Jainism: A Guide for the Perplexed by Sherry Fohr

By Sherry Fohr

Jainism is arguably the main non-violent and austere faith on the earth. whereas lay Jains try and by no means damage people or animals, the stern non-violence via the hugely respected priests and nuns additionally proscribes damage to any residing being, even a microscopic organism. And whereas laywomen (and a couple of laymen) endure lengthy and tough fasts, the longest being for one month, renouncers' austerities additionally comprise pulling their hair out by way of the roots to 5 occasions a 12 months, strolling bare-foot all through India lots of the yr, and, in relation to a few clergymen, now not donning any garments in any respect.

Jainism: A advisor for the Perplexed is a transparent and thorough account of this attention-grabbing culture, explaining many easy Jain values, ideals and practices within the comparable means they're taught to Jains themselves, throughout the medium of sacred narratives. Drawing from Jainism's copious and influential narrative culture, the writer explores the inner-logic of ways renouncers' and laypeople's values and practices rely on an tricky Jain worldview.

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King Samprati was also in attendance, and when he caught sight of Suhastin he fainted. When the king was revived he remembered Suhastin from a previous life in which King Samprati had been a starving beggar whom Suhastin had initiated as a Jain monk. He realized that the karmic consequence of his previous initiation was that he had been reborn as a king in his current life, and so King Samprati thereafter became a devoted Jain layman focused on acts of charity and the support of the Jain religion.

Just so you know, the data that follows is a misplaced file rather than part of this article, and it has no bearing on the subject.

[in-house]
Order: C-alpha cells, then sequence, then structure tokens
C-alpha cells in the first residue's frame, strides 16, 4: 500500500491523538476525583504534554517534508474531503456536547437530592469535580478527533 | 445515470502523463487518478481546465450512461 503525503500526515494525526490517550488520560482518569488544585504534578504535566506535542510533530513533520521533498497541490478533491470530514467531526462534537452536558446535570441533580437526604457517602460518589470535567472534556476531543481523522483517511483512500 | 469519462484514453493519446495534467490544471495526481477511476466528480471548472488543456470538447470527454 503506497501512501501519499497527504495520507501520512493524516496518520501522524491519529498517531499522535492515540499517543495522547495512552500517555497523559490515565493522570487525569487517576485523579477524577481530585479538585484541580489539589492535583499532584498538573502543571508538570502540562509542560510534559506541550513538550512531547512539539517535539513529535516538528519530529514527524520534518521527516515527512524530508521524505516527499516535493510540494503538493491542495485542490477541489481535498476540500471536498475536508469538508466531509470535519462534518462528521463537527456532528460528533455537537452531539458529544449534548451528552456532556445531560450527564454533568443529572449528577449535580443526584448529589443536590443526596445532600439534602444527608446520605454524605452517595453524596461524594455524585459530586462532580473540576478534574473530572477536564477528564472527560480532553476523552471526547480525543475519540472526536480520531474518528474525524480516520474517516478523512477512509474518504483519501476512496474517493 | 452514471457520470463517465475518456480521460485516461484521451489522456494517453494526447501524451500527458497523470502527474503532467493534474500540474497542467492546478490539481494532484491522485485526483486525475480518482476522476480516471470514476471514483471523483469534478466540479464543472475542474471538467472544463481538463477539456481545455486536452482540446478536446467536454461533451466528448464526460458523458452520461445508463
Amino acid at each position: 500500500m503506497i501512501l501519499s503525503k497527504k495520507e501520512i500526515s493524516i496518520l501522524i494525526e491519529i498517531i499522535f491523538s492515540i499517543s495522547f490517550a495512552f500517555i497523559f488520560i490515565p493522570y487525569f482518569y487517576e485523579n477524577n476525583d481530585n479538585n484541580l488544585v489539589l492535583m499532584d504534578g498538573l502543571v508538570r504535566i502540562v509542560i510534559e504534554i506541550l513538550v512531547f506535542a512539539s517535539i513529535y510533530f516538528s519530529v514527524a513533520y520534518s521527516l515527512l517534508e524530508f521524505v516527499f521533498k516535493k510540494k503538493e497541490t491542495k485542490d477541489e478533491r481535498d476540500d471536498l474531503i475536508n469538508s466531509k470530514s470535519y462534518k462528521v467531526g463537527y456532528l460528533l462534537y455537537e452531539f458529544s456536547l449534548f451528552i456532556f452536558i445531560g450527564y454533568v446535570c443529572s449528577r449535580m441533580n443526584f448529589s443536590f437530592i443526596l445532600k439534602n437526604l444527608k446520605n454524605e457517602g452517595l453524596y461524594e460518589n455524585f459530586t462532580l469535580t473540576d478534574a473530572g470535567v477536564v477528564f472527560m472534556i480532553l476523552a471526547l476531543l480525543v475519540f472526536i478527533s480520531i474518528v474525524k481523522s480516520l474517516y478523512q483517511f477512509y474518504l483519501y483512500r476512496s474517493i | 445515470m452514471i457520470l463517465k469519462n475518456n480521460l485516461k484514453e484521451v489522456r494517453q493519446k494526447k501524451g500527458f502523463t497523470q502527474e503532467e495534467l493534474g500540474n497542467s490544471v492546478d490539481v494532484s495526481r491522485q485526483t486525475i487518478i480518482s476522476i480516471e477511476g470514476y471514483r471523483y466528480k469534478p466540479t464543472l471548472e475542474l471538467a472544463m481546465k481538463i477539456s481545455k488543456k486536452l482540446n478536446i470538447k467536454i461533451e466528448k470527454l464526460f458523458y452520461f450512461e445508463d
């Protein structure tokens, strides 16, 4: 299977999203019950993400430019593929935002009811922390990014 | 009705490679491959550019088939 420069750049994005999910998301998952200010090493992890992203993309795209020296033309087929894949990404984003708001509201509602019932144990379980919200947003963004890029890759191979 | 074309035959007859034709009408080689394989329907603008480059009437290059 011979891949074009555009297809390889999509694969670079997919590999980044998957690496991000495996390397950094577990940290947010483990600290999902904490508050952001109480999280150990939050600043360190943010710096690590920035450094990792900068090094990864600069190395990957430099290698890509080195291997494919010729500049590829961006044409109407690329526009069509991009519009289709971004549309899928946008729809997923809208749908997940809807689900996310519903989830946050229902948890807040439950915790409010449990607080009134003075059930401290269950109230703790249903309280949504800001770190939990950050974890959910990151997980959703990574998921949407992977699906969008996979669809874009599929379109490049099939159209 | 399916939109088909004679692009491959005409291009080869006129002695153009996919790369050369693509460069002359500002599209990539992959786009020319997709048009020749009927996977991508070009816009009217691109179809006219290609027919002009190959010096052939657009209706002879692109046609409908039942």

Except during the four-month rainy season, the venerable Maha¯v¯ıra remained itinerant, staying in villages for only a single night and in towns for only five nights. He was indifferent to unpleasant odors and the pleasant smell of sandalwood, to straw and jewels, to dirt and gold, and to pleasure and pain. He was not attached to this world or to what is beyond it, to living or to dying. He stopped the accumulation of more karma to reach the other shore of samsa¯ra. ˙ The above excerpt describes how Maha¯v¯ıra’s behavior was in accordance with The Five Great Vows (maha¯vratas) of (1) nonviolence/ non-harming (ahimsa¯), (2) truth (satya), (3) non-stealing (asteya), (4) sexual restraint ˙(brahmacarya), and (5) non-possession/ non-attachment (aparigraha).

Although there is only one type of renouncer (whether male or female) in most S´veta¯mbara sub-sects, these renouncers are also organized according to hierarchies based on seniority as well as organizational or leadership positions. 5 Samans and ˙ saman¯ıs are lower in status than full ˙ ˙ ˙ renouncers of either gender because their asceticism is less strict, allowing them to minister to Jain communities abroad (see Chapter Two). Otherwise, all S´veta¯mbara monks are considered somewhat higher in status than nuns, although nuns are also highly respected.

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